It’s important to equip your child with the tools they need to handle their big, overwhelming emotions, says Amber Hall.
When you’re attempting to get everyone in the car for school, or you’ve stood on your third piece of Lego this evening alone, or you’ve asked your child to “Please, feed your cat!” repetitively for at least an hour... When they drag their feet, talk back, whinge, or a myriad of other annoying scenarios, it can be challenging to exercise that most virtuous of virtues: Patience. It’s one of the most common struggles that every parent ends up grappling with at some point and, frustratingly, it’s usually when our kids are struggling to keep their cool that we kick off ourselves. Hardly the model behaviour we want to demonstrate to our little sponge-like learners. Navigating big emotions is difficult, whether you’re a toddler, tween, teen or, for that matter, totally grown-up.
To raise mentally healthy adults, we need to start their mental health education when they’re young by teaching them that their emotions are valid, important, and should be approached as learning opportunities, rather than suppressed or hidden. It makes sense to work with your kids to prepare and test a strategy that works for them in advance. That way, they’ll be equipped with the emotional tools they’ll need to work through overwhelming emotions like shame, jealousy, anger, and frustration and they will get into the habit of using safe, socially acceptable, and effective techniques for expressing and dealing with their emotions that don’t risk hurting themselves or others. Emotion management plans may be different from family to family, but here are five steps to get you started on yours.
Step 1: Remember, it’s never okay to deliberately hurt others.
It’s no surprise that you need to be clear in your guidelines about exactly what is or is not expected behaviour in your family. Make it clear that in your family you treat everyone better than you yourself would like to be treated, and that you do not hurt others, whether that’s through the words that you say, or the way you treat someone and their property.
Step 2: Create mental space by taking a deep breath and slowly counting to 10.
It takes mental space to be able to deal with a big emotion and, in the heat of the moment, you need to take a step back and create that mental space yourself. Taking a few deep, deliberate breaths and counting to 10 slowly is one way to create that space. This gives your child time to take note of the warning signs their body is naturally giving them. When you and your child are putting together their emotion management plan, ask them to imagine what their body is doing when they’re experiencing these big emotions: Is my heart beating really fast? Have my muscles tensed up like a coiled spring? Are my teeth clenched or my breathing shallow? Once they know what to watch out for in the moment, encourage them to try to respond by taking a few deep breaths, counting if they need to, and regaining enough composure to think up a better plan of action.
Step 3: Explain how I’m feeling and what I want to happen.
It’s important for kids to learn to understand and accept that big feelings are part of being human and completely normal, and that the way we choose to react in response to those emotions can lead to a knock on effect where – intentionally or otherwise – we hurt others and in the end ourselves. Now that they know how to create the mental space, the next step is to be able to recognize and acknowledge the emotion. Applying the correct name to a specific emotion legitimises it, because what you’re feeling is common enough that humans hundreds, sometimes thousands of years ago developed a word to describe it. Having named it, they need to clearly articulate what they actually want to happen. By doing this, they’re actually inviting everyone involved to start problem solving through discussion. Obviously there will be many times that what they want isn’t an acceptable solution for everyone involved, but this is a profound life lesson that children have to get comfortable with eventually. If necessary, you can support your little one by offering ideas on other peaceful solutions, particularly if they strike out in big emotion situations.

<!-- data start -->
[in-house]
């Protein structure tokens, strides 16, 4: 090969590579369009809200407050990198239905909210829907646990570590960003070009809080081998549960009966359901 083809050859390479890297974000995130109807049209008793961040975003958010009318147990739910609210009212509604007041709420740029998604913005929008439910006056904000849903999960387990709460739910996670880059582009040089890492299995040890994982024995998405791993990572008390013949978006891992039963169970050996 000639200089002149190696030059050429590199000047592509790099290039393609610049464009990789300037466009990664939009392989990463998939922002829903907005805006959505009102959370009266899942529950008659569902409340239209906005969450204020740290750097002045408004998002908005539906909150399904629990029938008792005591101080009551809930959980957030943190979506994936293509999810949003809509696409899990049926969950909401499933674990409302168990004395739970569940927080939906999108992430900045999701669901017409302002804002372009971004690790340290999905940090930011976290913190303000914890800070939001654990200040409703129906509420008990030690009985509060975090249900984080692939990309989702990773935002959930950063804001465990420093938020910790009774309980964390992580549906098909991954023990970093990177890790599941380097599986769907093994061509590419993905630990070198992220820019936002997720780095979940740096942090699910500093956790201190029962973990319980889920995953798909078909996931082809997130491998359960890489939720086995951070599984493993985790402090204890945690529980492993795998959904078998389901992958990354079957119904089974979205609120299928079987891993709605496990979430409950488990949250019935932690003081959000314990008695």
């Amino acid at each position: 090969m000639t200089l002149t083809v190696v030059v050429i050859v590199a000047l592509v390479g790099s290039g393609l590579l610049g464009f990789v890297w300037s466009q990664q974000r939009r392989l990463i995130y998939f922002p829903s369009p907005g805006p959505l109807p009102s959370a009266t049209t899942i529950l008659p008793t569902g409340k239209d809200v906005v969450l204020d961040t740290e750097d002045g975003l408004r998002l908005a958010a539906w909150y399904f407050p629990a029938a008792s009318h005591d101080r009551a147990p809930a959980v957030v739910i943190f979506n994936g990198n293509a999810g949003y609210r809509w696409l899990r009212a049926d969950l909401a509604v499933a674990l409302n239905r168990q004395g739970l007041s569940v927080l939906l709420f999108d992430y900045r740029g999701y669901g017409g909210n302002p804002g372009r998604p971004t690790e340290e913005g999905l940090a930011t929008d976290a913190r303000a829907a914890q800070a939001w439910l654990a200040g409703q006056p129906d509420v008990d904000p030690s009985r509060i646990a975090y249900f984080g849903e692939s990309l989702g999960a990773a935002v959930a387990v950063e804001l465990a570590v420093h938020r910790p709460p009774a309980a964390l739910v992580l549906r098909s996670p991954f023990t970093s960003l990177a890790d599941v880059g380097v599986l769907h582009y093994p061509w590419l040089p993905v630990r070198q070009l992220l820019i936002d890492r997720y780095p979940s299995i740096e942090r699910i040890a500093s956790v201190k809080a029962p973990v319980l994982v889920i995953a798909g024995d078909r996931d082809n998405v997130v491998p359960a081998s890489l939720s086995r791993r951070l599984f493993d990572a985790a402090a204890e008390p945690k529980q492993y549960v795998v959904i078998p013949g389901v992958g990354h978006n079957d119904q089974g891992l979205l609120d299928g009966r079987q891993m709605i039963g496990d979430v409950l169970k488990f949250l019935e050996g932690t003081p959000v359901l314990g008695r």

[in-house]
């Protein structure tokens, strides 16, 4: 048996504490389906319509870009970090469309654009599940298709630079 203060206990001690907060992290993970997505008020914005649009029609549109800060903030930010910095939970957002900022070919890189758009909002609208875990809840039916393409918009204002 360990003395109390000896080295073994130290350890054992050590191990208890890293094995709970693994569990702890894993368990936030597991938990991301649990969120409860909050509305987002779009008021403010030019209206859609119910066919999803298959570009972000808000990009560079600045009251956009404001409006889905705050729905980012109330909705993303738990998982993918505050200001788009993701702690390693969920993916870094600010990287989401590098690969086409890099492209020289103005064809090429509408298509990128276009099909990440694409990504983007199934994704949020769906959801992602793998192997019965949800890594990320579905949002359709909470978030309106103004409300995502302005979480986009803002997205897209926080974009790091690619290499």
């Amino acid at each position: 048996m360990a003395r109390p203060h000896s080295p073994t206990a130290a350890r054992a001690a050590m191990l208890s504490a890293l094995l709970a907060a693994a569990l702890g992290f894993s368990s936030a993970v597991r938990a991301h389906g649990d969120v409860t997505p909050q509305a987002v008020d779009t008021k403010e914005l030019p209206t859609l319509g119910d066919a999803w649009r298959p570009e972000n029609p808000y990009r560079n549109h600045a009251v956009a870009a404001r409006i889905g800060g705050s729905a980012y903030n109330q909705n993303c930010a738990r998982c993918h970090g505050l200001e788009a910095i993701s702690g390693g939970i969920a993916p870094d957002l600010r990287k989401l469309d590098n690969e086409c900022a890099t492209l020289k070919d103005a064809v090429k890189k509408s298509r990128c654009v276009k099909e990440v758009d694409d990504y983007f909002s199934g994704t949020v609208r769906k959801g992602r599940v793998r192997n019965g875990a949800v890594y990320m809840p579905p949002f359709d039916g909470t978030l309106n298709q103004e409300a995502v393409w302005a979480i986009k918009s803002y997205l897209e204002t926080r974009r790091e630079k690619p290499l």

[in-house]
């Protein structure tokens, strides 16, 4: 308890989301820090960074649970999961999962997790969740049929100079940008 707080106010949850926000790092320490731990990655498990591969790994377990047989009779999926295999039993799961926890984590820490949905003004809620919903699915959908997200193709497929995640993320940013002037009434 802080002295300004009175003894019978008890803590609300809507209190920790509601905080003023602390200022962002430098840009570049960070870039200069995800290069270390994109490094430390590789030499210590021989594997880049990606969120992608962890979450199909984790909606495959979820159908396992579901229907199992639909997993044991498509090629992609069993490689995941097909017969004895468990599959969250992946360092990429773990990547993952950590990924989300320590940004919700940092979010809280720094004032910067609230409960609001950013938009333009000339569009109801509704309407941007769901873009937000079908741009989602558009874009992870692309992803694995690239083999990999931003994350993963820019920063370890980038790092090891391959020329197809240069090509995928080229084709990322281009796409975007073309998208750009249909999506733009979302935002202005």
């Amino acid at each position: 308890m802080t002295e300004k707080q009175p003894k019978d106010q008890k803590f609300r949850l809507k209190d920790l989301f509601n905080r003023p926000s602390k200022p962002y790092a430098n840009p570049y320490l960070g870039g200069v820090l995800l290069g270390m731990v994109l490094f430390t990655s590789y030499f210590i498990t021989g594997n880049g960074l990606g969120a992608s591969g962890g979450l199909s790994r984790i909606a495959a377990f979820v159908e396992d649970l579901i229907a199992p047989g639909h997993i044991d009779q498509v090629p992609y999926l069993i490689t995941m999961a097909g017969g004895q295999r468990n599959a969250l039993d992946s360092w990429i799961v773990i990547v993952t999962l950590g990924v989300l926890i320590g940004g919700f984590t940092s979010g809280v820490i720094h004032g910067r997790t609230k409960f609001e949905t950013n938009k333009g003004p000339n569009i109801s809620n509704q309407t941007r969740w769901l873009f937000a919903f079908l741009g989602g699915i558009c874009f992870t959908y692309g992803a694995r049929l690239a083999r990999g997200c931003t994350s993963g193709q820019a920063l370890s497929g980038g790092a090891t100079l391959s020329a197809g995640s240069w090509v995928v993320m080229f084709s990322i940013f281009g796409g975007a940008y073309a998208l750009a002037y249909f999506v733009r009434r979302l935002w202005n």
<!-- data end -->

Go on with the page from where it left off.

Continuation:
Step 4: Seek help.
Talking through problems is a great way to process them, no matter how old you are. Problem-solving is a skill and, like all skills, you need to practise to get good at it, so your child might need support and guidance in exploring possible alternative solutions in a social setting. Teach your child that it’s good to ask for help if they don’t think they can resolve something by themselves. That’s an important life lesson, because once they start to deal with situations with much bigger risks, they’ll still feel comfortable seeking your input.
Step 5: Give yourself the calm-down time you need.
Talk to your child about how they’re eventually going to face occasional situations where there just doesn’t seem to be a mutually beneficial solution, and how, despite working through the first four steps, they might still feel upset or angry about what's happening. They need to know that in these kinds of situations, it’s better to walk it off, take a time-out if they need to, focus on working through any lingering emotions, and find another activity to do that they will enjoy. Something for parents to keep in mind here, though: This isn’t an exercise in isolating your child. It’s about creating as much mental space as they need to work through their big emotions, and sometimes creating it works better when they’re literally standing in a different space. Once they have moved, you can join them if they want, to quietly talk through anything your child might need your help with and reflect on what they might have learned from the experience.